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BEIJING (Reuters) - Six-party talks on North Korea's nuclear arms programme early on Tuesday settled key differences that had blocked a draft disarmament deal, leaving the potential agreement needing approval from the countries' capitals.
The nuclear talks in Beijing have focused on how to begin implementing a September 2005 agreement that promised North Korea aid and security assurances in return for nuclear disarmament.
"There was an agreement on the key differences of North Korea's actions for denuclearisation, their scope and how far they'll go, and the other countries' corresponding measures and the scale of assistance," South Korean envoy Chun Yung-woo told reporters.
"North Korea basically agreed to all the measures in the draft."
The draft agreement now needed the green light from respective capitals, the U.S. envoy Christopher Hill said.
"When you put out a final draft you're expectation is that you've met everyone's concerns," he told reporters.
"Now it will be up to the Chinese to get formal approval from the different delegations. I think the Chinese will certainly be up to that task."
The proposed plan will be only the first step in what Hill has called a step-by-step process of locating and dismantling North Korea's nuclear weapons activities, which culminated in its first nuclear test blast in October.
"This is only one phase of denuclearisation. We're not done," said Hill.
But there is a gulf of distrust that divides the isolated North from other countries in the talks, especially the United States, and diplomats have stressed that even this initial disarmament action could founder.
Chinese Foreign Ministry spokesman Qin Gang told reporters the six sides had held "extraordinarily intensive consultations.
"But we still have to have further discussions to confirm things. Because of this, we will continue the talks in the day time." That meeting is due to begin at 0230 GMT.
Japan's chief delegate, Kenichiro Sasae, also sounded a note of caution. "It is too early for me to say the draft is acceptable," he told reporters. Sasae's words were echoed by South Korea's envoy Chun.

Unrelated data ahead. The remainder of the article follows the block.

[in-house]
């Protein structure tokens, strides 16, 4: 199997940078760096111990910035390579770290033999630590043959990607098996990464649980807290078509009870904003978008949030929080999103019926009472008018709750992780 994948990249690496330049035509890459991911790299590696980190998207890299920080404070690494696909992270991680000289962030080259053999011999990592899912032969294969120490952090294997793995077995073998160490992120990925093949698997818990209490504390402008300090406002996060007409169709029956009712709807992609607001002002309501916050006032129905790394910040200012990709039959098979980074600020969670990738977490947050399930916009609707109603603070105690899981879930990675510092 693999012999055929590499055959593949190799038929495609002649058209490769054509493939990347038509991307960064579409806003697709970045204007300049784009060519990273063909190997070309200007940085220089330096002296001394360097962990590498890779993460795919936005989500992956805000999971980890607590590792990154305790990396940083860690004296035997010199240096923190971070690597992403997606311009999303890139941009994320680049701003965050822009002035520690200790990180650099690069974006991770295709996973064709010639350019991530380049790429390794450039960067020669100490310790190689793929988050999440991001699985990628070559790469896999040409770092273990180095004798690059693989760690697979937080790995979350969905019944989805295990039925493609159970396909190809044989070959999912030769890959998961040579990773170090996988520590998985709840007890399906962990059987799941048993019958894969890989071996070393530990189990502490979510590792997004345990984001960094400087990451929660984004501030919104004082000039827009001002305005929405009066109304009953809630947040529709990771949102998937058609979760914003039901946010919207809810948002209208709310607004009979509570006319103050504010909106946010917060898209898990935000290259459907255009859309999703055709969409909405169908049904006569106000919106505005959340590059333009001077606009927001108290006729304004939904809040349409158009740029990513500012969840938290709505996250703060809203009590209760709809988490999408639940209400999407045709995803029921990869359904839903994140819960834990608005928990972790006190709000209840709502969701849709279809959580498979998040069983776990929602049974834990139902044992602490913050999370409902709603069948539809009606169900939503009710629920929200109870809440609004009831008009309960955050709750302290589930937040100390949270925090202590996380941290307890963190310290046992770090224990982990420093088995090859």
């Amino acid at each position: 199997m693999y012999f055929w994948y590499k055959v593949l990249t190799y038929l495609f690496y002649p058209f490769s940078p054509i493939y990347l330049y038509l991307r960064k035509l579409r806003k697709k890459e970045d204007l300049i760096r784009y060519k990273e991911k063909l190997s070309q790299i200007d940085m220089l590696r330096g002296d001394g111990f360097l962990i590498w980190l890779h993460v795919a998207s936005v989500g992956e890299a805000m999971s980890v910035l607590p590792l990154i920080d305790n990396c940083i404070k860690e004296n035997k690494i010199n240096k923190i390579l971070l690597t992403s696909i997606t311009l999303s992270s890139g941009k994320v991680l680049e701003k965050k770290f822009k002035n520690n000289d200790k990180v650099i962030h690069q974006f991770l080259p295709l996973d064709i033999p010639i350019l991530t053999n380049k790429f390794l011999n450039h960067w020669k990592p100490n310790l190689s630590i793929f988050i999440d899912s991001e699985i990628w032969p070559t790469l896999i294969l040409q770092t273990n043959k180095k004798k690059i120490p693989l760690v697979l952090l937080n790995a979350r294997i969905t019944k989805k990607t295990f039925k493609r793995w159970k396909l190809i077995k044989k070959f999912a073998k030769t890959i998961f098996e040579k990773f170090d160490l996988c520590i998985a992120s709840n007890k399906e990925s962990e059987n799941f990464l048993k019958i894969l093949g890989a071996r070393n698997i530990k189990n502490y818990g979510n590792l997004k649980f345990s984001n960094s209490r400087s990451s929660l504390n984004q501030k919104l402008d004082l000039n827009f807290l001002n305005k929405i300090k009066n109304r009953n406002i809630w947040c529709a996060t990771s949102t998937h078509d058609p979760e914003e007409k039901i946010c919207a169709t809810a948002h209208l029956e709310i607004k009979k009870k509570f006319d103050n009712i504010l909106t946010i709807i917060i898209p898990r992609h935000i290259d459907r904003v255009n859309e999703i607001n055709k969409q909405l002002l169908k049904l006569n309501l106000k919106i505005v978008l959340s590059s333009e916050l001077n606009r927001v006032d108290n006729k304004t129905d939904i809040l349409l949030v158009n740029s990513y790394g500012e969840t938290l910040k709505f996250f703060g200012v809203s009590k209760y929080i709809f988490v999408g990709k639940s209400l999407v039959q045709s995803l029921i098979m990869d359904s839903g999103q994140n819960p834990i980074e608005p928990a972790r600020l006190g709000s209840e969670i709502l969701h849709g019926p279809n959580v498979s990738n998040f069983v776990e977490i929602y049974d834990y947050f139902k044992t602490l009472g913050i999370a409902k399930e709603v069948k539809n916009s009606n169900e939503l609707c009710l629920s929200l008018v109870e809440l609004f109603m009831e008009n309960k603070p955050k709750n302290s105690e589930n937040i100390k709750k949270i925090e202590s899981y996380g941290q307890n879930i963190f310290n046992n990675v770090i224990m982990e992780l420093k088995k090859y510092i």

In the latest talks that began on Thursday, negotiators from North and South Korea, the United States, Russia, Japan and China agreed on most of an initial plan.
In the potential deal, North Korea has offered to shut down its Yongbyon nuclear plant, which produces plutonium usable in nuclear weapons, according to many diplomats close to the talks.
But energy compensation demands from Pyongyang had left the other countries suspicious about its willingness to fully scrap its nuclear arms capabilities.
A diplomatic source said North Korea had demanded the United States and four other countries provide it with 2 million tonnes of heavy fuel oil annually -- worth about $600 million -- and 2,000 megawatts of electricity.
The electricity, at an estimated cost of $8.55 billion over 10 years, would be about equal to North Korea's current output.
Hill did not say how the energy dispute was solved.
"Everybody had to make some changes to try to narrow the differences," he said.
Hill also said he did not know if North Korea's leaders will approve the potential deal, but Pyongyang's negotiators appeared to understand what they may sign up for.
In September 2005, North Korea agreed to a joint statement sketching out the nuclear disarmament steps Pyongyang needed to take to secure fuel and economic aid, as well as political acceptance from its key adversary, the United States.
But the deal fell by the way after Washington accused the North of counterfeiting U.S. currency and other illicit activities. That prompted Pyongyang to boycott the six-party talks until worldwide condemnation of its nuclear test drew it back in December.
(Additional reporting by Ian Ransom and Teruaki Ueno in Beijing)
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